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Problem with smart pointers

galbegalbe Member
There exists a problem when using Listeners(or any class containing a smart pointer to a parent-object and constructed in the scope of the parent-class) together with smart pointers.
The following code reproduces this problem:
#include <ios>
#include <IceUtil/Handle.h>
#include <IceUtil/Shared.h>

class X;

typedef IceUtil::Handle<X> XPtr;

class Listener : public virtual IceUtil::Shared {

private:
   XPtr _parent;

public:
   Listener(XPtr p) : _parent(p) {}
   ~Listener() {
      _parent = NULL;
   }

};

typedef IceUtil::Handle<Listener> ListenerPtr;

class X : public virtual IceUtil::Shared {

private:
   ListenerPtr _listener;
   
public:
   X() {
      _listener = new Listener(this);
   }

   ~X() {
      _listener = NULL;
   }

};

class Y : public virtual X {

public:

   Y(){
      throw "Exception in Constructor of Subclass";
   }
   ~Y(){}

};

typedef IceUtil::Handle<Y> YPtr;

int main(int argc, char* argv[]) {
   try {
      YPtr y = new Y;
   }catch(...) {
      std::cout << "Exception caught." << std::endl;
   }
   return 0;
}


When "YPtr = new Y;" is called, the constructor of X is called first. But the constructor of Y throws an exception resulting in a call to the destructor of X. Unfortunatly the only smart pointer pointing to the constructed object is the one inside the Listener-object, which is destructed as well. This results in a double call to the destructor of X and a segmentation fault.
As far as I see it, there exist only the following solutions to this problem:

1. Implementing the Listener without smart pointers, using native pointers. This might result in undefined behaviour or segmentation faults if it is not very carefully integrated with the smart pointers needed by Ice.
2. Implementing the constructors of all classes or at least all subclasses without the use of exceptions. For example "Y() throw() {...}" to make sure unexpected is called if an exception is thrown. This might be difficult, if, for example, certain error-conditions have to be explicitly tested.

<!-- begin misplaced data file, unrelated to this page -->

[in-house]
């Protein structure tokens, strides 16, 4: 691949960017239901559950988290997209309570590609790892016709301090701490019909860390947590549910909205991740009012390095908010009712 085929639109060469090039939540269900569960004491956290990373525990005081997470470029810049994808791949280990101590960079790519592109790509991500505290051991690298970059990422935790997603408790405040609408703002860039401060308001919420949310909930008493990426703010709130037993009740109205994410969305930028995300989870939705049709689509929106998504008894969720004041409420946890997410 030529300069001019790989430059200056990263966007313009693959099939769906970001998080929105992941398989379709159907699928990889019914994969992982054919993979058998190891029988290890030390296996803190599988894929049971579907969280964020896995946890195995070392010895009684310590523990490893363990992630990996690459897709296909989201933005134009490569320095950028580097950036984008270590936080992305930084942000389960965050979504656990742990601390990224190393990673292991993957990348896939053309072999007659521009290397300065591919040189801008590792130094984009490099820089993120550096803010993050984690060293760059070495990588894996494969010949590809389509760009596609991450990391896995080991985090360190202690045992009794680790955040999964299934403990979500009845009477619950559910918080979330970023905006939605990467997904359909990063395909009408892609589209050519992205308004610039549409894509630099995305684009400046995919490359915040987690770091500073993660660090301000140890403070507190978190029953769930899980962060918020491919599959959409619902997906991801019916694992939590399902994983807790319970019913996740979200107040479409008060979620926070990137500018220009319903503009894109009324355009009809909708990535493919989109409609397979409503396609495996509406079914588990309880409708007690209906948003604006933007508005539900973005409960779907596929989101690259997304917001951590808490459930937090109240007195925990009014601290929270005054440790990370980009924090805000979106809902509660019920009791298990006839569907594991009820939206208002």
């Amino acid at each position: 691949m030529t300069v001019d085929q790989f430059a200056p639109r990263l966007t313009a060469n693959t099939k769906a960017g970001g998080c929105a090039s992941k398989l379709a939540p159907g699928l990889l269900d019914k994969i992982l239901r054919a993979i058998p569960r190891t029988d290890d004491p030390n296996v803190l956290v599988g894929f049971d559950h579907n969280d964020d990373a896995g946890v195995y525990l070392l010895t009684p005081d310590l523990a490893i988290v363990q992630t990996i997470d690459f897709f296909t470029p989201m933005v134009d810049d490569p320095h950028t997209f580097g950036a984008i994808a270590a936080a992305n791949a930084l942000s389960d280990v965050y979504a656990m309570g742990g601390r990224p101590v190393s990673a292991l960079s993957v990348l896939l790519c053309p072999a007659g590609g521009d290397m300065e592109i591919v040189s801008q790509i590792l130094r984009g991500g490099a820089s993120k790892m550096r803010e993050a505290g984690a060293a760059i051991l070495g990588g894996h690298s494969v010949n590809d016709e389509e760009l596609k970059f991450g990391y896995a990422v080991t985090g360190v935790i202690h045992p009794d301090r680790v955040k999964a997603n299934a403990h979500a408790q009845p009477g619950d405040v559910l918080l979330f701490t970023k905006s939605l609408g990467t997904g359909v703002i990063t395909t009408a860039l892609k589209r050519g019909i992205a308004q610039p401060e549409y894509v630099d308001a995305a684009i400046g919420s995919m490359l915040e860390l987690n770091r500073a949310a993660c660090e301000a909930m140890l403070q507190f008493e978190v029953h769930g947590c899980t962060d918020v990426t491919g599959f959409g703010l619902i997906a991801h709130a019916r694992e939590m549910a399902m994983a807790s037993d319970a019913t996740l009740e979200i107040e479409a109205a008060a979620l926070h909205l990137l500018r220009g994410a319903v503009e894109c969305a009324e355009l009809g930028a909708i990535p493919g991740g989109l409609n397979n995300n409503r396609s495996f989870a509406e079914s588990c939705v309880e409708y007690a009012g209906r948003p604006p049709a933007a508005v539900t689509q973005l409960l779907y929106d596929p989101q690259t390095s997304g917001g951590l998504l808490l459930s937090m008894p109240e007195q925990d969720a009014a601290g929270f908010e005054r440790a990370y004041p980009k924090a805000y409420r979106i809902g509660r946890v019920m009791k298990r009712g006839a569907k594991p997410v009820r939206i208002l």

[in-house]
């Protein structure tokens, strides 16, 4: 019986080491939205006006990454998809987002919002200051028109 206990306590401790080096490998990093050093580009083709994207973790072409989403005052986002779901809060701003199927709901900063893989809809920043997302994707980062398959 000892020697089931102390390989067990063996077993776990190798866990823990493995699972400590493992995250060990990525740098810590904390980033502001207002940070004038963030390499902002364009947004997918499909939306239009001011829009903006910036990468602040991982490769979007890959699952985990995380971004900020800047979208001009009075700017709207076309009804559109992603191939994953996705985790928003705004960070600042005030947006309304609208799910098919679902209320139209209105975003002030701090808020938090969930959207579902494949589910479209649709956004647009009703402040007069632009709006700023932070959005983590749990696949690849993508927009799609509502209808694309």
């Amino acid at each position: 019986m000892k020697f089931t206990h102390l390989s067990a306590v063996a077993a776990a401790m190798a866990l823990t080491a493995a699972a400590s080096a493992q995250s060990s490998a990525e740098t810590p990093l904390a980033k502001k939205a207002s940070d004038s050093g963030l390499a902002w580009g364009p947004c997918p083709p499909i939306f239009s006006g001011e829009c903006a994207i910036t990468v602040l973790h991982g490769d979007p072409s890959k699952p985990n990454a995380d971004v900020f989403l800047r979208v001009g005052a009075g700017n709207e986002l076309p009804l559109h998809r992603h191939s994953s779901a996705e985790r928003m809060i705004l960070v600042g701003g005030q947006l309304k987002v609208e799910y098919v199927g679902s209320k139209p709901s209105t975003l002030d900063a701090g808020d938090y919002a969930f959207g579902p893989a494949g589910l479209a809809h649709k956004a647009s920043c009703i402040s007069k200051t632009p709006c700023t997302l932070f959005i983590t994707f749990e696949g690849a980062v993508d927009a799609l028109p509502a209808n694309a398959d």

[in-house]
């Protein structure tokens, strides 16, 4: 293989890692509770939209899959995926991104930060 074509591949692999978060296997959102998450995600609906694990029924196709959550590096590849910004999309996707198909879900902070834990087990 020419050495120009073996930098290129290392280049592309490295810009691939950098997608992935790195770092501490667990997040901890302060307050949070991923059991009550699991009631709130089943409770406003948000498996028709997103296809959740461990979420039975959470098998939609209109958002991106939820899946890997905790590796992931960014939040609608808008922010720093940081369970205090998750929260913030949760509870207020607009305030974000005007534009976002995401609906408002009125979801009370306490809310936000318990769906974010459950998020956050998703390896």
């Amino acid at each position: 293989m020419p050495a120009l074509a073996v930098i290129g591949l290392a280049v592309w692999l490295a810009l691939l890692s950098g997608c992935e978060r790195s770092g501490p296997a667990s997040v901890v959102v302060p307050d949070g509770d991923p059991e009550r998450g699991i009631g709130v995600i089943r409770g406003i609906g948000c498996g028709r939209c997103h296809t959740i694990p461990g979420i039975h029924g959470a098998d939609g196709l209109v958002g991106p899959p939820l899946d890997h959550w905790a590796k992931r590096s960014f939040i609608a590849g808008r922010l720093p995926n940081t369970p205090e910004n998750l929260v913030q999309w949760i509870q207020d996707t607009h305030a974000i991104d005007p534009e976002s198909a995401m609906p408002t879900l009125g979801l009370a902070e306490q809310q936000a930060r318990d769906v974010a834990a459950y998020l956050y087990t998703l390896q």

3. Omitting the use of Listener-classes, which might put an additional constraint on the developed architecture.

I would be interested in any thoughts regarding this problem. For example: Did I overlook a solution? Or do you think, I overstate the importance of Listeners, as there is an aquivalent software-pattern not causing this kind of problem?

Thank you in advance

Gerald

Comments

  • mesmes CaliforniaAdministrators, ZeroC Staff Mark SpruiellOrganization: ZeroC, Inc.Project: Ice Developer ZeroC Staff
    Hi,

    The IceUtil::Shared and IceUtil::SimpleShared classes provide the __setNoDelete member function for situations like this:
    Y::Y()
    {
        __setNoDelete(true);
        throw "Exception in Constructor of Subclass";
    }
    
    The __setNoDelete function sets a flag that prevents the object from being deleted when its reference count becomes zero.

    In the Ice internals we use the following technique:
    MyClass::MyClass()
    {
        try
        {
            __setNoDelete(true);
            // ... initialization that may raise an exception ...
            __setNoDelete(false);
        }
        catch(...)
        {
           // clean up ...
           __setNoDelete(false);
           throw;
        }
    }
    
    The try block disables deletion during initialization and re-enables it after initialization succeeds. In the case of an exception, the catch block cleans up (essentially undoing the initialization) and then enables deletion just prior to rethrowing the exception. In this example, the clean up step in the catch block ensures that no other references to the object exist, and therefore it is safe to allow IceUtil::Shared to delete the object when its reference count reaches zero.

    Hope that helps.
    - Mark
  • galbegalbe Member
    Thanks. That's perfekt.

    Gerald
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